ATLANTA (AP) Georgia Gov. Nathan Deal said Monday that the major Panama Canal expansion that's underway underscores the need for the Port of Savannah to deepen its shipping channel.
Deal was in Panama to tour the canal. He said in a phone interview that he was impressed with the scope of the work being done there to make way for super-sized cargo ships.
"They are making substantial progress," Deal said, adding that the Panama Canal project was on track to be completed in early to mid-2015.
Meanwhile, Georgia's effort to deepen 30 miles of the Savannah River to accommodate the larger ships is waiting on Congress to eliminate a final bureaucratic hurdle. The Port of Savannah is the fourth-busiest container port in the U.S. The deepening effort also needs substantial construction funding from the federal government, which is supposed to cover 70 percent of the project.
Ports along the East Coast have been working on federal permits and funding to deepen their shipping channels to accommodate the larger ships that will soon be passing through the Panama Canal. On the East Coast, only the ports of New York, Baltimore and Norfolk, Va., have water deepen enough to accommodate the ships with full loads and at lower tides.
In Georgia, port officials have received the required permits, but the $652 million project has been held up because when Congress authorized the project in 1999, it had a spending cap of $459 million. In May, the Senate approved the higher cost as part of a larger water projects bill that still must pass the House.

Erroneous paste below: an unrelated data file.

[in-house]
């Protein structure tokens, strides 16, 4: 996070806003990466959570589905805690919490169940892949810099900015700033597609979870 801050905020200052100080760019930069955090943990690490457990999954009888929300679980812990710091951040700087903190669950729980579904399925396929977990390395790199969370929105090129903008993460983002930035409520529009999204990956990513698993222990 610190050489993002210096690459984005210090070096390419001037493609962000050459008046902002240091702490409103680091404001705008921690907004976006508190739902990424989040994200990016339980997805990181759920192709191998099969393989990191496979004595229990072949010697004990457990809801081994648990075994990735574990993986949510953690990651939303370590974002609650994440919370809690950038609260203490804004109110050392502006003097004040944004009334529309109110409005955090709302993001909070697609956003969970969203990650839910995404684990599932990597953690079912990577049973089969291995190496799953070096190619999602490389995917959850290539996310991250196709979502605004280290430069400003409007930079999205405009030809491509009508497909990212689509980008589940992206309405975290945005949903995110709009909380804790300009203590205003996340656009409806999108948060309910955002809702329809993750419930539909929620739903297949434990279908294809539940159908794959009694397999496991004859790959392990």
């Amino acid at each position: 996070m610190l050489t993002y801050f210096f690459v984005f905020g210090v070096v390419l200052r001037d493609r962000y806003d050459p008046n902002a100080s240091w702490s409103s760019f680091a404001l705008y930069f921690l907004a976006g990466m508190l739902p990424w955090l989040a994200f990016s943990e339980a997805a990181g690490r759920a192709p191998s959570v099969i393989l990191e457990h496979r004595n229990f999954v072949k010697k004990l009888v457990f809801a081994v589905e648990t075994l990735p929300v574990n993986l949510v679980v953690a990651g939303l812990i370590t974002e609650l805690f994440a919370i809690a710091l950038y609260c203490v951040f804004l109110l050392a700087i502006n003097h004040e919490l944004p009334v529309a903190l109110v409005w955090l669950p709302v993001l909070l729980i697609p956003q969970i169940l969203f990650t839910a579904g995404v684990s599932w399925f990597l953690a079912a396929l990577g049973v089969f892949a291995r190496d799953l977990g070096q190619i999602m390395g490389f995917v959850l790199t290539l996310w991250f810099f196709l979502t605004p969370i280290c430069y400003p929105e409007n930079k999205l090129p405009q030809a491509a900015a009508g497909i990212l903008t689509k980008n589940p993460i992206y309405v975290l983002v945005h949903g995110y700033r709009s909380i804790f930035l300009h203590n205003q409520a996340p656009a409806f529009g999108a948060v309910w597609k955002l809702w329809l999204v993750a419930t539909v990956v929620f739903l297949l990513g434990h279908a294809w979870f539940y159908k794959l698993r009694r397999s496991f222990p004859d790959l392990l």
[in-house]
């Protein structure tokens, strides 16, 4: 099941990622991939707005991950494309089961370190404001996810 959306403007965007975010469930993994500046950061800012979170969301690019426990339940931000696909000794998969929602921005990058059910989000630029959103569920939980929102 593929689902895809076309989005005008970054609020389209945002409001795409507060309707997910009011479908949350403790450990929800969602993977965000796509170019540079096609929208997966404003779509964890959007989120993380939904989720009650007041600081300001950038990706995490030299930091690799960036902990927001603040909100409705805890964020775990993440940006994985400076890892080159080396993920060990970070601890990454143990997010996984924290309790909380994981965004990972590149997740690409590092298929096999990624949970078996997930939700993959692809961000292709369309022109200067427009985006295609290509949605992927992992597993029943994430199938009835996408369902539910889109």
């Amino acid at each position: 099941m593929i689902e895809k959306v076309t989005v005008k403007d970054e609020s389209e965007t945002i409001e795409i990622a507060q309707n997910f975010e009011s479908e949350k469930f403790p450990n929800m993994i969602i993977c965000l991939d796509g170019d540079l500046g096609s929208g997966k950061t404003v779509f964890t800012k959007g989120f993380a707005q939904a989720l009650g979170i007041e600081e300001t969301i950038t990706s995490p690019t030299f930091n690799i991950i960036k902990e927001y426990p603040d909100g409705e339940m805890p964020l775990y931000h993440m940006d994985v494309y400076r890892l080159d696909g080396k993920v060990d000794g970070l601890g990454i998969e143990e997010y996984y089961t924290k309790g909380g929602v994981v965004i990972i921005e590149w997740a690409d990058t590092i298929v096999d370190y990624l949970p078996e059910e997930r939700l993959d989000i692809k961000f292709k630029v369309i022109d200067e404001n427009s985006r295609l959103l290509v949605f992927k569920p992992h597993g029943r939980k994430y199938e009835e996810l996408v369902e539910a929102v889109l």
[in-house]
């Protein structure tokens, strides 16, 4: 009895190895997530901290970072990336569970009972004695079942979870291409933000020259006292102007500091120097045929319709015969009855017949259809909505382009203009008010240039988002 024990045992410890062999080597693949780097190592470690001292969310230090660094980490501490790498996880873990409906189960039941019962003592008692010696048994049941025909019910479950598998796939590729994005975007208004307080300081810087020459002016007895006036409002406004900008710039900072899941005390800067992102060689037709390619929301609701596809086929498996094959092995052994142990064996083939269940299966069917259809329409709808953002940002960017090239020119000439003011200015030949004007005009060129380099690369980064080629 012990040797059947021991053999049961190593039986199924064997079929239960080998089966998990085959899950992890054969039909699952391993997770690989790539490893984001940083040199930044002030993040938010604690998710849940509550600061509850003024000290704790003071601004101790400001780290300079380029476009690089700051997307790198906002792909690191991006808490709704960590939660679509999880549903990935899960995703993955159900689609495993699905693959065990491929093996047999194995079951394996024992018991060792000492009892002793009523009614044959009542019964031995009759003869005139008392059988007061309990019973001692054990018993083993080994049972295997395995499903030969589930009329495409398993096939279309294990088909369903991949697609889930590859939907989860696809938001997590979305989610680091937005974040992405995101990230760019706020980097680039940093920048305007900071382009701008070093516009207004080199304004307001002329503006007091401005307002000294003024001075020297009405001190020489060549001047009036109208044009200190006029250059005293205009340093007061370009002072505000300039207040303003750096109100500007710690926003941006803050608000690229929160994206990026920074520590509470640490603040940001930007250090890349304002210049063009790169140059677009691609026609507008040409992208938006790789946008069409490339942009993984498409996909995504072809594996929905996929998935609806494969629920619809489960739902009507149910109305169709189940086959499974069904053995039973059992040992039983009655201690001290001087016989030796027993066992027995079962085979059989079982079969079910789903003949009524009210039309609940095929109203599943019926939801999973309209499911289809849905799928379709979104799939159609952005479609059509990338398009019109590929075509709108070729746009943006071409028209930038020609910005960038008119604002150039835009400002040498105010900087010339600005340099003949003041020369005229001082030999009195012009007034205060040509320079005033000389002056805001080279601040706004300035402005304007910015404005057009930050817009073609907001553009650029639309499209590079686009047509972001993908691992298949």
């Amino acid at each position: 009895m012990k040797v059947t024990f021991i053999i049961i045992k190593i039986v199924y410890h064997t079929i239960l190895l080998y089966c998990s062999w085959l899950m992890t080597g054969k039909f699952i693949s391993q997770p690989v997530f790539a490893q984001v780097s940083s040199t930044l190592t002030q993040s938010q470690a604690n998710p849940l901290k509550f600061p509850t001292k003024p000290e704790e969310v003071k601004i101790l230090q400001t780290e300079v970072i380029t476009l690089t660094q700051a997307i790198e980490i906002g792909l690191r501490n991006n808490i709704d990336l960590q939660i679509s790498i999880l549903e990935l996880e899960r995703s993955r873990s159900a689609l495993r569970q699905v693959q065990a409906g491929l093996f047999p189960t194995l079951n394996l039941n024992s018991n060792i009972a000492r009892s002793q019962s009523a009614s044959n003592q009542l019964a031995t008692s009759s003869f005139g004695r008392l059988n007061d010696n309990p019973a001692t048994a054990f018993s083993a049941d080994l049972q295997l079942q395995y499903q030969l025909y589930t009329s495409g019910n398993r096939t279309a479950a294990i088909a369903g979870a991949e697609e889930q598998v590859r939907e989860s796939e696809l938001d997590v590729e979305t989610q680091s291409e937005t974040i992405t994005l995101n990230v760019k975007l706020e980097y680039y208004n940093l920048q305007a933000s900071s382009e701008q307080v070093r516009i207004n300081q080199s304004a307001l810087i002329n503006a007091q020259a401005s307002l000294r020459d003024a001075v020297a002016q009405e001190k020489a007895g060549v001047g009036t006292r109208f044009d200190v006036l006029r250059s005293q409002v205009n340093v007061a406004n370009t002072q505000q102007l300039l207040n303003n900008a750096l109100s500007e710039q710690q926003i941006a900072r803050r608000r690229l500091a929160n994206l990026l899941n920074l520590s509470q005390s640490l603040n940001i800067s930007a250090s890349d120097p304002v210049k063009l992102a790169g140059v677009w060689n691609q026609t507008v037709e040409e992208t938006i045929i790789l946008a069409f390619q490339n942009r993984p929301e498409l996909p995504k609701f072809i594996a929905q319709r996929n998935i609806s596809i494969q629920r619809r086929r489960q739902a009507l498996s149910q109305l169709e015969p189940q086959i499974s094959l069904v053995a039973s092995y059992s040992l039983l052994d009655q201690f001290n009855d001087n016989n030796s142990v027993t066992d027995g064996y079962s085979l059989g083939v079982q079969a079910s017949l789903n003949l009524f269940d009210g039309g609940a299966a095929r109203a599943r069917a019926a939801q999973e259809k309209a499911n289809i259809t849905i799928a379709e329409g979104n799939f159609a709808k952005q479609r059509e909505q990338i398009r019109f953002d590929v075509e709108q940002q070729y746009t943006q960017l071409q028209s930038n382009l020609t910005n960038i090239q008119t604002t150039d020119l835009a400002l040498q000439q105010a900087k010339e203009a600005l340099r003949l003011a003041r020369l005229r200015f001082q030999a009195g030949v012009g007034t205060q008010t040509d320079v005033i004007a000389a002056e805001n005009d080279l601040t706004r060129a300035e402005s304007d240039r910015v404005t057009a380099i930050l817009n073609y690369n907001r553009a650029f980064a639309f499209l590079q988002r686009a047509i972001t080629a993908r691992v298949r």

Deal said the state is eager to start spending its money to begin deepening the Savannah shipping channel to accommodate the larger ships. Georgia lawmakers have allocated $231 million for the project.
"If it was up to Georgia, we would have been dredging a long time ago," the Republican governor said.
During the last fiscal year, state ports in Savannah and Brunswick handled a combined 27.23 million tons of imports and exports, an increase of 2.4 percent over the previous fiscal year. Revenues at Georgia's ports totaled nearly $293 million, up $9 million from the previous year.
Last week, Vice President Joe Biden visited the Port of Savannah and pledged: ``We are going to get this done, as my grandfather would say, come hell or high water.'' Biden reiterated the Obama administration's support for the project and called the infrastructure work a critical tool to help grow the economy. He called on Congress to find money for the project.
As soon as the final bill is passed to raise the spending cap, Deal said he plans to seek permission to start using the state funds so that work can begin.
``Time is of the essence,'' Deal said, noting that the Savannah project has already missed the opportunity to meet the 2015 deadline of the Panama Canal expansion. ``The sooner we can start the better.''
Deal is scheduled to return to Georgia on Tuesday.